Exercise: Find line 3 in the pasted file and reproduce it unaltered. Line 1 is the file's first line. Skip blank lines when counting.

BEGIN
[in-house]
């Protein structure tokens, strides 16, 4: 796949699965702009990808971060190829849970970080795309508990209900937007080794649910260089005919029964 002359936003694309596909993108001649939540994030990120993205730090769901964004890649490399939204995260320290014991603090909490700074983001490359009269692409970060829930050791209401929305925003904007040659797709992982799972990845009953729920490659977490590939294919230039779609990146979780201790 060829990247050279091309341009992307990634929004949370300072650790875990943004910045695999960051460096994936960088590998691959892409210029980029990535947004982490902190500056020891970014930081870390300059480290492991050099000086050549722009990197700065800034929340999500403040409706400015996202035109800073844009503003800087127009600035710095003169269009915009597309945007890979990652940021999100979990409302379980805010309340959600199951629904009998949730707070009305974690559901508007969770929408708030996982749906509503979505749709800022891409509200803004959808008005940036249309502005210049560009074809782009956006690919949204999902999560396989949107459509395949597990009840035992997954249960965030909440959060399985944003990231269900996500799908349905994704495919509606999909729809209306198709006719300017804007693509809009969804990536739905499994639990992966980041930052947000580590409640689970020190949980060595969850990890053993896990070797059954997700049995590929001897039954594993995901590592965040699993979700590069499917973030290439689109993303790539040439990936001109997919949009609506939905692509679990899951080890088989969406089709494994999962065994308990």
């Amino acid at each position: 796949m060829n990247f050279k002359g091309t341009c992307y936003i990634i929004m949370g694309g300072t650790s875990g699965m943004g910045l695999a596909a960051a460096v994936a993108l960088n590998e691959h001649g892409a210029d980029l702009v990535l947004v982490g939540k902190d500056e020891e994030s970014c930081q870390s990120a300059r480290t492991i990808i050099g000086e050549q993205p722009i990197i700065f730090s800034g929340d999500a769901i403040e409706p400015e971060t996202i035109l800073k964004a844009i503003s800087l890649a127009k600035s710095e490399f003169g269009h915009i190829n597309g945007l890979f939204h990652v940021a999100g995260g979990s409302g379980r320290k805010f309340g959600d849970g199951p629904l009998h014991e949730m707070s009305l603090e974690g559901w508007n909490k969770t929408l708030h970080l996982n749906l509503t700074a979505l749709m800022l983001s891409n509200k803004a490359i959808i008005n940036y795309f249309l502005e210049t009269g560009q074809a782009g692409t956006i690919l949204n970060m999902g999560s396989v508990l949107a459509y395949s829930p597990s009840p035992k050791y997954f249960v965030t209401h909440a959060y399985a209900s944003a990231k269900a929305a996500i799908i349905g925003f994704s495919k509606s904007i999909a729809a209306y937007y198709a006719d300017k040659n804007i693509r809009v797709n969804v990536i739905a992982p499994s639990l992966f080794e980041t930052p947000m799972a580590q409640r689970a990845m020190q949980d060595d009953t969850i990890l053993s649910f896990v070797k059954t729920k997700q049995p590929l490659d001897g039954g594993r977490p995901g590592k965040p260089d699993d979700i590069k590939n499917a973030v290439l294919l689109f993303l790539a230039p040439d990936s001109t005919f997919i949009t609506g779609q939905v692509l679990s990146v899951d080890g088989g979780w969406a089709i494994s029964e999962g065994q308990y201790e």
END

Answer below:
């Amino acid at each position: 796949m060829n990247f050279k002359g091309t341009c992307y936003i990634i929004m949370g694309g300072t650790s875990g699965m943004g910045l695999a596909a960051a460096v994936a993108l960088n590998e691959h001649g892409a210029d980029l702009v990535l947004v982490g939540k902190d500056e020891e994030s970014c930081q870390s990120a300059r480290t492991i990808i050099g000086e050549q993205p722009i990197i700065f730090s800034g929340d999500a769901i403040e409706p400015e971060t996202i035109l800073k964004a844009i503003s800087l890649a127009k600035s710095e490399f003169g269009h915009i190829n597309g945007l890979f939204h990652v940021a999100g995260g979990s409302g379980r320290k805010f309340g959600d849970g199951p629904l009998h014991e949730m707070s009305l603090e974690g559901w508007n909490k969770t929408l708030h970080l996982n749906l509503t700074a979505l749709m800022l983001s891409n509200k803004a490359i959808i008005n940036y795309f249309l502005e210049t009269g560009q074809a782009g692409t956006i690919l949204n970060m999902g999560s396989v508990l949107a459509y395949s829930p597990s009840p035992k050791y997954f249960v965030t209401h909440a959060y399985a209900s944003a990231k269900a929305a996500i799908i349905g925003f994704s495919k509606s904007i999909a729809a209306y937007y198709a006719d300017k040659n804007i693509r809009v797709n969804v990536i739905a992982p499994s639990l992966f080794e980041t930052p947000m799972a580590q409640r689970a990845m020190q949980d060595d009953t969850i990890l053993s649910f896990v070797k059954t729920k997700q049995p590929l490659d001897g039954g594993r977490p995901g590592k965040p260089d699993d979700i590069k590939n499917a973030v290439l294919l689109f993303l790539a230039p040439d990936s001109t005919f997919i949009t609506g779609q939905v692509l679990s990146v899951d080890g088989g979780w969406a089709i494994s029964e999962g065994q308990y201790e």